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Opera Pacific to Do 'Aida' Sans Animals

October 01, 1994|Chris Pasles

Yes, there will be no elephants on stage when Opera Pacific presents Verdi's "Aida" beginning Saturday at the Orange County Performing Arts Center in Costa Mesa. Or horses, or camels.

"Just lots of people," Opera Pacific general director David DiChiera confirmed Wednesday. "Animals are being seen less and less on stage these days. We have found that animal-rights groups are very uncomfortable now with the use of animals on stage. They want to know how the animal is being handled and treated, whether there is any undue stress to the animal. It's become an issue which never existed 10 years ago."

That sensitivity was reflected when San Francisco Opera presented the U.S. premiere of Hans Werner Henze's opera, "Das Verratene Meer" in 1991. There is a scene in the opera in which a school gang kills and dissects a cat.

The SFO management added this note, in bold face and set off in a black-bordered box, after the plot synopsis:

"NOTICE: The kitten used in all performances of 'Das Verratene Meer' is at no time in any danger of mistreatment and is at all times under the supervision of a professional handler. At the appropriate moment in the opera, it is replaced by a prop, while the live kitten ends up safely backstage."

DiChiera said that people expect elephants in "Aida" simply "because of the Baths of Caracalla in Rome. So many Americans have seen 'Aida' there. Inevitably, they'll have (the hero) Radames coming in a procession led by several horses. The Nile Scene there has a camel.

"Actually, I've never seen an elephant in 'Aida.' I've seen horses, and I've seen a camel at Caracalla. Even in (the amphitheater in) Verona, the other biggie, I don't think I've even seen elephants."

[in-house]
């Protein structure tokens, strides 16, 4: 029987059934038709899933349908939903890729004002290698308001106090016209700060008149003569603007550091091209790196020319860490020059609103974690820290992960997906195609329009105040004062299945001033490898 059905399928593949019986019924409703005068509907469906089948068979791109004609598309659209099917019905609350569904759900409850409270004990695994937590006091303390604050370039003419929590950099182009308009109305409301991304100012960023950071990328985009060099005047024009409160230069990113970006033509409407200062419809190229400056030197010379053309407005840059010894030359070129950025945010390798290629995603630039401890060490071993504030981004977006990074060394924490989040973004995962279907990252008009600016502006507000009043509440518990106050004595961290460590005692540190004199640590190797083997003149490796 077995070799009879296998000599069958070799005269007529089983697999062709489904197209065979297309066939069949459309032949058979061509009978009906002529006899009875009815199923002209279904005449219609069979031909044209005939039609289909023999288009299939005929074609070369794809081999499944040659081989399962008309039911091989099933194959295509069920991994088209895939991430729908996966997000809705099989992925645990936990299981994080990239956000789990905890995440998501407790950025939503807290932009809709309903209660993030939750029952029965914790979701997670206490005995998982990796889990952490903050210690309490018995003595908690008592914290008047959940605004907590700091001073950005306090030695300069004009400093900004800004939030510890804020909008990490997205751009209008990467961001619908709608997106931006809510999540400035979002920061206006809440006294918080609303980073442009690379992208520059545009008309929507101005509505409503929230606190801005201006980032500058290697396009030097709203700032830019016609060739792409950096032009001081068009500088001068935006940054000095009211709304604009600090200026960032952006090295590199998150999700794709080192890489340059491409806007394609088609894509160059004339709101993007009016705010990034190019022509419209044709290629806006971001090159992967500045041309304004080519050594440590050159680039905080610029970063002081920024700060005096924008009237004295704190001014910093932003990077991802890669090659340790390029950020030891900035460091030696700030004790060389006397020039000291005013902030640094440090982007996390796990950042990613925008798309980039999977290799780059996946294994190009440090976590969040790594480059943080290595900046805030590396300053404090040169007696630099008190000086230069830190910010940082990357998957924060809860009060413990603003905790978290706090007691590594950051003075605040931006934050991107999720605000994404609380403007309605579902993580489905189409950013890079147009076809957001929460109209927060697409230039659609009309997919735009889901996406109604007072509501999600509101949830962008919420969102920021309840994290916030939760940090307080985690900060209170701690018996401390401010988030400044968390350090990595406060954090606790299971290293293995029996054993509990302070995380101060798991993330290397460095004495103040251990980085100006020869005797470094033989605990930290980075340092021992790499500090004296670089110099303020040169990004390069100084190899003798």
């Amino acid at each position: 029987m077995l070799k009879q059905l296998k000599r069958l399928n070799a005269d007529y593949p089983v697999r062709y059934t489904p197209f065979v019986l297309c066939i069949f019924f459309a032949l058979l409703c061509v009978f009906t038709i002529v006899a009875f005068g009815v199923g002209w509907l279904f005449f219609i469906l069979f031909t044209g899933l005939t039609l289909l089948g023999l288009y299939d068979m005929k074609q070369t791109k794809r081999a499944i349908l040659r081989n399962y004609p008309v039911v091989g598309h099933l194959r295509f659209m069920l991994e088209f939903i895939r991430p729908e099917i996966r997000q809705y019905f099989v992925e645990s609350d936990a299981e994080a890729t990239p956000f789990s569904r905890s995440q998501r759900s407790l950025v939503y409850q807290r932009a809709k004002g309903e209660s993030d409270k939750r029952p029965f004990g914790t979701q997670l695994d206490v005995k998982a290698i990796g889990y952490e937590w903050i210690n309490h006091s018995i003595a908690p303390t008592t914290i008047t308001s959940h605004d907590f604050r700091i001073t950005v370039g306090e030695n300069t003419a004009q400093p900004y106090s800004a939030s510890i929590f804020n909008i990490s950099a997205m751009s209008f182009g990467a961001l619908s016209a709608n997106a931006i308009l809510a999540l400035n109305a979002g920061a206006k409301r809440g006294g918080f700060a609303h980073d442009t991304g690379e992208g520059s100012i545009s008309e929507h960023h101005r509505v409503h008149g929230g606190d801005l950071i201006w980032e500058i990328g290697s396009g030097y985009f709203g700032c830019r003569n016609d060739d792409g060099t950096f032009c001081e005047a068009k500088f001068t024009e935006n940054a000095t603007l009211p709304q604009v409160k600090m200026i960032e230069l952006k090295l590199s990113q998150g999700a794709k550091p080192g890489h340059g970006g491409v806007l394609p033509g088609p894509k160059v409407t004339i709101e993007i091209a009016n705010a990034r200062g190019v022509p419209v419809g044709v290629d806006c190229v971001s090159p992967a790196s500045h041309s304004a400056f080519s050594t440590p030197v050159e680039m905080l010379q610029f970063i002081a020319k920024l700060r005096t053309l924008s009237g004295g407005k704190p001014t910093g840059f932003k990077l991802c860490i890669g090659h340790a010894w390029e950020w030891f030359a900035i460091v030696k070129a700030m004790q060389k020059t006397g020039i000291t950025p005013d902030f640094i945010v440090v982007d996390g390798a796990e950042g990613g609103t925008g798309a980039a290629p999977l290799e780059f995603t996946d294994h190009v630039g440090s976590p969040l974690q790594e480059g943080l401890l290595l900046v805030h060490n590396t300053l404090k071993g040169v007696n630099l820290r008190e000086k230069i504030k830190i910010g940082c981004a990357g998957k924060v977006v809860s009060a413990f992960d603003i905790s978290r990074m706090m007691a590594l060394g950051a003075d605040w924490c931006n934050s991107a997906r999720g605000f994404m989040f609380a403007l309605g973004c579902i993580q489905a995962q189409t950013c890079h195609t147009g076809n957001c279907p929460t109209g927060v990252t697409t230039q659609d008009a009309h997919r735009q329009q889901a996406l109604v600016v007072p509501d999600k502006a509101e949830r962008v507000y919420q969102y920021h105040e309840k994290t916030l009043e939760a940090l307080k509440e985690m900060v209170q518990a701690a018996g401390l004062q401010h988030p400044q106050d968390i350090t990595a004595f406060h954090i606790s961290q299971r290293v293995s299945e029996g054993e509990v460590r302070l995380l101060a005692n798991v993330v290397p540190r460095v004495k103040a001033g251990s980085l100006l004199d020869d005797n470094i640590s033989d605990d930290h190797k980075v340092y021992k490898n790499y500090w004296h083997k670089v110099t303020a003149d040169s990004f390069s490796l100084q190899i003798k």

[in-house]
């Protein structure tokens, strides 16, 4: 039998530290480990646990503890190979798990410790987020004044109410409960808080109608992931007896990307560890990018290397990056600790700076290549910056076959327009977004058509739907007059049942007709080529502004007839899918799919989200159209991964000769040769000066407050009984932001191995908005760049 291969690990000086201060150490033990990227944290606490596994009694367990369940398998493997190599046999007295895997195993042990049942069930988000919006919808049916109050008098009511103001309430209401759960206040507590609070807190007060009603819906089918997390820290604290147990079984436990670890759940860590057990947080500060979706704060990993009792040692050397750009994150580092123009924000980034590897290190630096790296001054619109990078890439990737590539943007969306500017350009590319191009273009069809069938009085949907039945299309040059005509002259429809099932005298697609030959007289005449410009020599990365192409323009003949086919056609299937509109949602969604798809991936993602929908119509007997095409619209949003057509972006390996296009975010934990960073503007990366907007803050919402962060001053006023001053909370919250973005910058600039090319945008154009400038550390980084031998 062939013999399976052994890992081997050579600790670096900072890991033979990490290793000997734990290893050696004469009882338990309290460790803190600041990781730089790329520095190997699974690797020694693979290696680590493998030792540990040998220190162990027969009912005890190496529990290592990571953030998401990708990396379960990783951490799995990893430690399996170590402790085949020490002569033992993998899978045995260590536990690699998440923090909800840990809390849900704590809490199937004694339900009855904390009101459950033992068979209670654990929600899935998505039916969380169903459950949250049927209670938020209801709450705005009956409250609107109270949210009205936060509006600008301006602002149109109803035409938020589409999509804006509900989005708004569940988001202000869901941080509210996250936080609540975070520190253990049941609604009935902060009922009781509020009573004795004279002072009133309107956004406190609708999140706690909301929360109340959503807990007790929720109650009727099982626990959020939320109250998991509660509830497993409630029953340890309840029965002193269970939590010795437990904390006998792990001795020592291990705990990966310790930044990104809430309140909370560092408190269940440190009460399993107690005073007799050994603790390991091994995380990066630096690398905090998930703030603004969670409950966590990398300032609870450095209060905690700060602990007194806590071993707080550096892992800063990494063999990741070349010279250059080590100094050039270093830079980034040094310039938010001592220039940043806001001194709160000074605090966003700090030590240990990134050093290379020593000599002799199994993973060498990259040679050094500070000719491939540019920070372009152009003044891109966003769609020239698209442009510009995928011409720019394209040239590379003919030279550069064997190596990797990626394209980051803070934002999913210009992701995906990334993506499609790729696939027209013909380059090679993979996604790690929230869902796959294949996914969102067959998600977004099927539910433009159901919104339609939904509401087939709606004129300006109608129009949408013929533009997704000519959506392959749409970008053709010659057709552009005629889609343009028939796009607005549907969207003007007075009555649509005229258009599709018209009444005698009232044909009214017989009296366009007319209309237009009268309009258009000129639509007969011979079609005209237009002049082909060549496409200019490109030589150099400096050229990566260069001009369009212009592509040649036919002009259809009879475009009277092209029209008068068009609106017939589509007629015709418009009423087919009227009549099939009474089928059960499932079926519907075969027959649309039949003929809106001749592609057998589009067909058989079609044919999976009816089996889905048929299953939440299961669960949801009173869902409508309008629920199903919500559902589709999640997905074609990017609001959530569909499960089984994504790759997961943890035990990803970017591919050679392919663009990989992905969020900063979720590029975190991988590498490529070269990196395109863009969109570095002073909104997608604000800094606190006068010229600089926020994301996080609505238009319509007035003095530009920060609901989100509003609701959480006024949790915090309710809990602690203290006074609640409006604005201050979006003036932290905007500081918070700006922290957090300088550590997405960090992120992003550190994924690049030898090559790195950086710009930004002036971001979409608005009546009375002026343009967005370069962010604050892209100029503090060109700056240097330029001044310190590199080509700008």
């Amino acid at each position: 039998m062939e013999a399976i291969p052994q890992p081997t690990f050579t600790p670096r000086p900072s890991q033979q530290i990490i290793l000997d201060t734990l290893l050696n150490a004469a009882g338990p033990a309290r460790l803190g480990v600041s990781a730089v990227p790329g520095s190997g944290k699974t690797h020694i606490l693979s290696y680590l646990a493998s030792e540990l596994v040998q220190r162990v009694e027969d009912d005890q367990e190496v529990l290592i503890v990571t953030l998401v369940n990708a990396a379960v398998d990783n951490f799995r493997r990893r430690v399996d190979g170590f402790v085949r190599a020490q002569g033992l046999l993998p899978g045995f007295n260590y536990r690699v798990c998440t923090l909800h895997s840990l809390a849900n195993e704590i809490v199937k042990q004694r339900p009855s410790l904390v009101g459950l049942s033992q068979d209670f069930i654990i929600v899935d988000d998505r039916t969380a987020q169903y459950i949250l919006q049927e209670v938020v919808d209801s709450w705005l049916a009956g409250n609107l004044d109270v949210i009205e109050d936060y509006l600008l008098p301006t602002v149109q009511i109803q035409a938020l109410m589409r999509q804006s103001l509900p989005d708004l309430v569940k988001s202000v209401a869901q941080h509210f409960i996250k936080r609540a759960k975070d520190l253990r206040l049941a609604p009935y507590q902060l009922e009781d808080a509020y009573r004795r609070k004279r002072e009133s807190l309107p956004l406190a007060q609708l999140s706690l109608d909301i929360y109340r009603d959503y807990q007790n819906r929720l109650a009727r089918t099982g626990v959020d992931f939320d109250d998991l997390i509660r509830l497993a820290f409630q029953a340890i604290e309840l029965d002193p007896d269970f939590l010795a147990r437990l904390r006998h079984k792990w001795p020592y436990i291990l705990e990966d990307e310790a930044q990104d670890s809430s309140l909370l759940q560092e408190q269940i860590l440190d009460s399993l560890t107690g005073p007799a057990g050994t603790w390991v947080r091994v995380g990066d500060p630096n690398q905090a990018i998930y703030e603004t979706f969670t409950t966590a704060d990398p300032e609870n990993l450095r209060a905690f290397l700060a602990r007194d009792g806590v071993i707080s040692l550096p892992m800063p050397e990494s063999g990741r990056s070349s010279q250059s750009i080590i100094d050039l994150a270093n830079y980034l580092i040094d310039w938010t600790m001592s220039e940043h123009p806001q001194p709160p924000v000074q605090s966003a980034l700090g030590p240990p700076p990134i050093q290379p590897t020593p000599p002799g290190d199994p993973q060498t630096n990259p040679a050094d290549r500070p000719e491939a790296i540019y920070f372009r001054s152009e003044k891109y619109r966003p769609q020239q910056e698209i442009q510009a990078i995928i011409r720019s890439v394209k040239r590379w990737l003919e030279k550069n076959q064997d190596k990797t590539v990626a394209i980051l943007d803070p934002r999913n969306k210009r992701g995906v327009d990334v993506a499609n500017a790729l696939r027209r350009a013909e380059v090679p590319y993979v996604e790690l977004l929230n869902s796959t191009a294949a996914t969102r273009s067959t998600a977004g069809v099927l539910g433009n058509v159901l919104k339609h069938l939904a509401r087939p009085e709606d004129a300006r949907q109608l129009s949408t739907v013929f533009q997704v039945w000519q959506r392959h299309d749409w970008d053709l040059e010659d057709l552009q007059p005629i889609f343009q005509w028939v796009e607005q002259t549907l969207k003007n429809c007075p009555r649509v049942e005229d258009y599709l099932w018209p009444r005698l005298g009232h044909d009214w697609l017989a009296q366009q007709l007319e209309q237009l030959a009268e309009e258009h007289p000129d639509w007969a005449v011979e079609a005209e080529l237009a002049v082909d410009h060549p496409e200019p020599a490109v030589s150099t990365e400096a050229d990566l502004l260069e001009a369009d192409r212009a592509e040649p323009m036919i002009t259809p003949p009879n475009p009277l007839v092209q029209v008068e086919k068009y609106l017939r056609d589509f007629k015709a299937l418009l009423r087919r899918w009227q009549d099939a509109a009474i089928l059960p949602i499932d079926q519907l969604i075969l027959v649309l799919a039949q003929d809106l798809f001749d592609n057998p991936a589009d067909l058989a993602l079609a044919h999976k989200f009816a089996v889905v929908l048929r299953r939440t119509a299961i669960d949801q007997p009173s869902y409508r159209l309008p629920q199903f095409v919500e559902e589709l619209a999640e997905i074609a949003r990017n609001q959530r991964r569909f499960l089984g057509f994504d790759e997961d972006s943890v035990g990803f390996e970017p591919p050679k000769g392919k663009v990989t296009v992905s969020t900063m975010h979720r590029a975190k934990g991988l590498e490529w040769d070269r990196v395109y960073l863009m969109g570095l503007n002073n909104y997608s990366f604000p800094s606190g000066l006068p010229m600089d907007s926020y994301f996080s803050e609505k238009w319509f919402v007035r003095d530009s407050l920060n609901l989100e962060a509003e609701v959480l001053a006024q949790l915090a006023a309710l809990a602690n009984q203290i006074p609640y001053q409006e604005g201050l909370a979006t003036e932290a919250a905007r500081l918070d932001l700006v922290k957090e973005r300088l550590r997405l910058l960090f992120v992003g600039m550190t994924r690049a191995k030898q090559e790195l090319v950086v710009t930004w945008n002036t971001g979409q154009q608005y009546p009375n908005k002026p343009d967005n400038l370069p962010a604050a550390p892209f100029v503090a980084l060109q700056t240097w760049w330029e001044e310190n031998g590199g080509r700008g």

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Another reason for not employing animals in a production is that you don't always know what they'll do. "We did use a horse in the last 'Aida' we did here in 1988," DiChiera said. "We didn't have a mishap on stage, thank God." But he's quick to point out that the possibility exists: "You know the famous story about (conductor) Thomas Beecham? He was conducting a production of 'Aida,' I think. There was a horse on stage and he had a bowel movement, and Beecham said, 'Oh my, a critic.' "

Another reason has to do with negotiating the animal around the set. "There is so much structure, in terms of sets," DiChiera said. "There is not that much room on stage. You need a lot of room for an animal. They don't walk through flats very easily, and the stage is very full, particularly now that we've found our fourth truck (which was stolen last weekend but recovered)."--

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